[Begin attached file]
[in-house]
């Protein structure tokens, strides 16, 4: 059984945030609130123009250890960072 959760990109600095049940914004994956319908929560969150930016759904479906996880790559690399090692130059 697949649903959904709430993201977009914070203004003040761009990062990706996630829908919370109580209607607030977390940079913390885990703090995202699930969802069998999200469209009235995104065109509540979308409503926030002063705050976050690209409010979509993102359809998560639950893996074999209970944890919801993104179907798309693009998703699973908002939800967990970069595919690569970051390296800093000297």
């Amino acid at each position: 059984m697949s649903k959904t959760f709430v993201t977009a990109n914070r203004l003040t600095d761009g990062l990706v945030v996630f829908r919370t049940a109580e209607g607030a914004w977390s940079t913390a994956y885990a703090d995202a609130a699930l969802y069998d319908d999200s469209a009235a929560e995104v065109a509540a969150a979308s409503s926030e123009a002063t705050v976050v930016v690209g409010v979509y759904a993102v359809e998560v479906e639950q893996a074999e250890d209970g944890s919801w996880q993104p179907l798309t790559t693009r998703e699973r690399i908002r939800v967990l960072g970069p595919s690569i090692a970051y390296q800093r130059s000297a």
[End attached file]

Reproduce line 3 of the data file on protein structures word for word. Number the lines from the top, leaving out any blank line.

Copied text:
């Amino acid at each position: 059984m697949s649903k959904t959760f709430v993201t977009a990109n914070r203004l003040t600095d761009g990062l990706v945030v996630f829908r919370t049940a109580e209607g607030a914004w977390s940079t913390a994956y885990a703090d995202a609130a699930l969802y069998d319908d999200s469209a009235a929560e995104v065109a509540a969150a979308s409503s926030e123009a002063t705050v976050v930016v690209g409010v979509y759904a993102v359809e998560v479906e639950q893996a074999e250890d209970g944890s919801w996880q993104p179907l798309t790559t693009r998703e699973r690399i908002r939800v967990l960072g970069p595919s690569i090692a970051y390296q800093r130059s000297a």